Is It Too Early for Your Startup To Invest in Branding?
June 16, 2014 | Branding, Business, Startups
Congratulations, you’re finally getting your startup launched!
A question many entrepreneurs and new business owners have is: When should I invest in branding? Is it too early? Will I look unprofessional, and lose potential sales or investors by waiting?
Let’s start by talking a bit about the term branding. The word is hot, and in fact so hot that many of us are nauseated by its overuse. The term “branding” can mean the visual representation of your product, service or company and usually refers to your logo, web site design, packaging, marketing materials, user interface, etc. Branding can also refer to much less concrete/physical things like your reputation, customer service and the promises you are making to your customers.
By looking at those definitions, you can see that those more abstract ideas of your brand start growing as soon as your startup began to take shape in any public way. People immediately make first impressions about your new idea. If there is no visual identity to attach those feelings to, they are probably associating these ideas and opinions with the start-up founder(s) or any other public and tangible perception of the emerging brand.
When people ask about investing in branding they are usually referring to the more tangible aspects of their brand identity. If they plan to work with a professional designer or brand agency, when is the time to engage them?
There is no blanket answer to this question but here are some ideas to consider:
Stores, restaurants and small service based businesses must launch with a full brand identity.
If you plan to open a restaurant or retail store you need a designer involved sooner than many other startups. A restaurant, for example, needs to get its brand identity nailed before they launch. The signage, decor, menu and overall atmosphere is not something that can come later. The dining experience and the brand identity are highly interwoven.
Another example would be something like a yoga studio (see our work for Stillwater Yoga), the immediate effect of that brand identity may be critical to creating the right first impression. These businesses can always adjust and expand their brand identities as they get more established, but they cannot hang out their open sign without the basic brand elements of a strong logo and other key visual elements.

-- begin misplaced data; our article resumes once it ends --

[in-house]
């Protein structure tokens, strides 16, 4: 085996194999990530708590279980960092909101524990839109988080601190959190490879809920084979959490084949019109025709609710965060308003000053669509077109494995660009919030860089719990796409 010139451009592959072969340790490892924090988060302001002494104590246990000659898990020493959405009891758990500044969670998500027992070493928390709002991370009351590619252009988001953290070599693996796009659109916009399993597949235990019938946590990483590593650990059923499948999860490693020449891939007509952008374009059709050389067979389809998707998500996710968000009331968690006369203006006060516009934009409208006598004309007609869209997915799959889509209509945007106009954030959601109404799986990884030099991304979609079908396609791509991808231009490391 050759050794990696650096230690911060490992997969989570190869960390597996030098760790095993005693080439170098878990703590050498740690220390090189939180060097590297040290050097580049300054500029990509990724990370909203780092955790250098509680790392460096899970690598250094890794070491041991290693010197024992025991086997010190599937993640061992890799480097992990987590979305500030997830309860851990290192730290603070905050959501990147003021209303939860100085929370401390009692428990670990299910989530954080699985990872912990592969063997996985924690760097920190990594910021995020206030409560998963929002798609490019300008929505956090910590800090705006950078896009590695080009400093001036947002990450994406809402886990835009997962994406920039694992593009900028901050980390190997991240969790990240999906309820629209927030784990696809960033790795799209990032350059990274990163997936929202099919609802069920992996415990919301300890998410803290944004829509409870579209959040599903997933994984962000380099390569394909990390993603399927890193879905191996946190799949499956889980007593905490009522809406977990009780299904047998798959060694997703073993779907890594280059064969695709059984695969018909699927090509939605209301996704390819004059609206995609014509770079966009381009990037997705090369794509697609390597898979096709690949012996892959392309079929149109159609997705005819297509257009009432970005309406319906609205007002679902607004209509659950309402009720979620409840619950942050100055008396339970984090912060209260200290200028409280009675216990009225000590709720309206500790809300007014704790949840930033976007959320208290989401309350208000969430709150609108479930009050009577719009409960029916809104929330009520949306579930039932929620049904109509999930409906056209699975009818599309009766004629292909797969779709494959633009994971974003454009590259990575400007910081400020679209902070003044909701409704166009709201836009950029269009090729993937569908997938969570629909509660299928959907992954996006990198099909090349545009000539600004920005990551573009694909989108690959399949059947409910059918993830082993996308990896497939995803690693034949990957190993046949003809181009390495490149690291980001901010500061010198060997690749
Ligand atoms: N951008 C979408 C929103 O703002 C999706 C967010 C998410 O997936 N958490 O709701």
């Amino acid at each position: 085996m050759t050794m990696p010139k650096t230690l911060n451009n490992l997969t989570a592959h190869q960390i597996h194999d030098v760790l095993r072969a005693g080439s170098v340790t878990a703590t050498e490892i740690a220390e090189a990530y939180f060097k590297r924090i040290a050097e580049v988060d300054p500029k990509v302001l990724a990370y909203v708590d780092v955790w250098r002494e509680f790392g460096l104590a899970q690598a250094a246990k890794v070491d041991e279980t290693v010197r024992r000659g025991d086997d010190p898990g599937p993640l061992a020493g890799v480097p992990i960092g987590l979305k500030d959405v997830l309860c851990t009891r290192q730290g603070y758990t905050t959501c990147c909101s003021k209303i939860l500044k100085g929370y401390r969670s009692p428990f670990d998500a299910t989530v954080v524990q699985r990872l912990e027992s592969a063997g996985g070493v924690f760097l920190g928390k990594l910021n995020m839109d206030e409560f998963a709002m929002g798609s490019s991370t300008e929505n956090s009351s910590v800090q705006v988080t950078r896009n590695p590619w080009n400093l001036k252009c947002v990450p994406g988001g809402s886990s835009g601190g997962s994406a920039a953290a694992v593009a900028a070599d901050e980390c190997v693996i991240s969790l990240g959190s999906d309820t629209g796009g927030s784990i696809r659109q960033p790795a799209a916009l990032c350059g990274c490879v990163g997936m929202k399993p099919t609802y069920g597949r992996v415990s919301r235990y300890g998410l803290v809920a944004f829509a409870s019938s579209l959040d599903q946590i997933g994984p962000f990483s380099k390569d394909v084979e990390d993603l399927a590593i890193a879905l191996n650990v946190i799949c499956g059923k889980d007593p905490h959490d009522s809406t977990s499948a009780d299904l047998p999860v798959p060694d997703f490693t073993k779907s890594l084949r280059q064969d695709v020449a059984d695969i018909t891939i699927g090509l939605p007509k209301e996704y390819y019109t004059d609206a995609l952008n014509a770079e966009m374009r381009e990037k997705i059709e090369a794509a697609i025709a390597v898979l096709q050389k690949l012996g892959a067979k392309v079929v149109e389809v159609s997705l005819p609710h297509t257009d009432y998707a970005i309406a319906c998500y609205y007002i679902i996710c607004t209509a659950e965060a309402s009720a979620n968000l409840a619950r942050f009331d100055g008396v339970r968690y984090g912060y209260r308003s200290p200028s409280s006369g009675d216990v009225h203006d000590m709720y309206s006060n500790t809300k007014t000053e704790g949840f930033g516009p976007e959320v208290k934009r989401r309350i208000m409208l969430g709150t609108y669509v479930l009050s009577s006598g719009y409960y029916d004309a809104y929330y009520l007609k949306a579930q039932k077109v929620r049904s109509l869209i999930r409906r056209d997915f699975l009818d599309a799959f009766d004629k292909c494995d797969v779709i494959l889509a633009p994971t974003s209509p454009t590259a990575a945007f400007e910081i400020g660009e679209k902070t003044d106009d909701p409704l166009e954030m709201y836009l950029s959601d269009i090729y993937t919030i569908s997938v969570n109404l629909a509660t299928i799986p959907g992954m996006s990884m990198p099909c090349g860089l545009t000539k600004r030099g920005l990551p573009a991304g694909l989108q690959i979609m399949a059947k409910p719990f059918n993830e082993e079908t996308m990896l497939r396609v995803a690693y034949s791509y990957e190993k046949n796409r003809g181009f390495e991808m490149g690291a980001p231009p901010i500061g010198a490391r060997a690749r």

Packaged consumer goods must well designed before placement in a store
If you have a consumer good that you plan to sell in stores, your packaging must be well designed and professional produced before selling en masse to consumers. Before you get to that stage, however, you have time to work on your brand identity as you refine your product or scale operations.
For example, many food producers start selling at craft fairs or farmers market (see our work for the Perfect Peanut Brittle Company). That is a good time to test design ideas and see what resonates with your buyers. However, it is unlikely you will get accepted into national chains or highly selective boutiques if your package design is not professional created. And you definitely don’t want to be creating confusion about your brand by altering your brand identity once you start to sell in retail stores. Consumer purchases are heavily swayed by package design, so you will need to invest in branding to make it big.
Solopreneurs can slowly grow their brand identity organically
Many people wish to start a consulting type of business for themselves. It may start as a one-person start-up and eventually will grow to a small business with a few employees. The bar is set high for what people expect for a professional business web site. Don’t slight yourself on how you portray yourself and your business online. But it’s ok to use a wordmark rather than a symbol type of logo, which is generally more economical to have designed.
Your business offerings will likely change as you figure out what work is profitable and appeals to you, and your brand identity should be flexible enough to move with these changes, while still maintaining some consistency. Remember, the brand of a solopreneur is very closely tied to the business owner, and always will be.
High tech startups benefit from a visual identity
When people think of startups, they most frequently think of technology based startups. These companies may make software targeted at the general public or a very small niche. They may make highly specialized products. It can be a struggle to engage investors or interest if people cannot understand the technology.
The “thing” these startups create is frequently not very visual—invisible code or not very sexy equipment. Therefore, the logo for a high tech firm can end up playing a larger, more important role than for other startups.
Invest in design, not production
Nearly all startups are working on tight budgets and need to carefully evaluate all spending decisions. Remember that a well-designed logo should last you for years. Investing in a good one is worthwhile.
But you may need to cut corners on production costs. For example, a food or beverage entrepreneur may use stickers that are manually applied while they are in their early stages with low quantities. If they have the right design in place, their brand identity will transition easily to a more automated solution when the time is right.
We work with many new business owners, and we understand that chicken-and-the-egg feeling of: “What comes first? The brand or the launch?” Use your design dollars wisely to create pieces of your visual identity that will stand the test of time, but don’t spend it on high-cost production values initially.